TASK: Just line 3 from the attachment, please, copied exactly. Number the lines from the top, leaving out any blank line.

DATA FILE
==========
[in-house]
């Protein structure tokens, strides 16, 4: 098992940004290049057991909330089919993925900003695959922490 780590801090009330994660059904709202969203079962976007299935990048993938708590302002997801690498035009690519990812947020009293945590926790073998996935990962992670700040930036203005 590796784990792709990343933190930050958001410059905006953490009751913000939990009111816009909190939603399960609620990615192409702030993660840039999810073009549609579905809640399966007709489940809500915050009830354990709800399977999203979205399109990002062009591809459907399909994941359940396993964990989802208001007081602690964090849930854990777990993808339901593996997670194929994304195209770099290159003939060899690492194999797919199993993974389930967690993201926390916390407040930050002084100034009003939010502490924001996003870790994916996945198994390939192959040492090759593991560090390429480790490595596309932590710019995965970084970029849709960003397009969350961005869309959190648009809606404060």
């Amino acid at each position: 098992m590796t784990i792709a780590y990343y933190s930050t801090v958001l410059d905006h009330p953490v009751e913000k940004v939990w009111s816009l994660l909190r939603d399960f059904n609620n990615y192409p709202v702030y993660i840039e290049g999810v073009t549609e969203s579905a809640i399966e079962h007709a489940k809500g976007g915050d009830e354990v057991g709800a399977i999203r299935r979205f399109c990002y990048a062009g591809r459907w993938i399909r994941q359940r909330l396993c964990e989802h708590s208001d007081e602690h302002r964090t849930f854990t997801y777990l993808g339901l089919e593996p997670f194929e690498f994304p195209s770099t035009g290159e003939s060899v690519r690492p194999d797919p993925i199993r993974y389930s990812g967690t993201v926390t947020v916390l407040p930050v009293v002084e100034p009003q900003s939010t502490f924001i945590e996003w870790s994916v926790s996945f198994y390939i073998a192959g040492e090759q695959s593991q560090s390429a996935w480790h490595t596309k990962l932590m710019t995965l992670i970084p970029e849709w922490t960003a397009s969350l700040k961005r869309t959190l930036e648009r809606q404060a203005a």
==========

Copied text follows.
């Amino acid at each position: 098992m590796t784990i792709a780590y990343y933190s930050t801090v958001l410059d905006h009330p953490v009751e913000k940004v939990w009111s816009l994660l909190r939603d399960f059904n609620n990615y192409p709202v702030y993660i840039e290049g999810v073009t549609e969203s579905a809640i399966e079962h007709a489940k809500g976007g915050d009830e354990v057991g709800a399977i999203r299935r979205f399109c990002y990048a062009g591809r459907w993938i399909r994941q359940r909330l396993c964990e989802h708590s208001d007081e602690h302002r964090t849930f854990t997801y777990l993808g339901l089919e593996p997670f194929e690498f994304p195209s770099t035009g290159e003939s060899v690519r690492p194999d797919p993925i199993r993974y389930s990812g967690t993201v926390t947020v916390l407040p930050v009293v002084e100034p009003q900003s939010t502490f924001i945590e996003w870790s994916v926790s996945f198994y390939i073998a192959g040492e090759q695959s593991q560090s390429a996935w480790h490595t596309k990962l932590m710019t995965l992670i970084p970029e849709w922490t960003a397009s969350l700040k961005r869309t959190l930036e648009r809606q404060a203005a």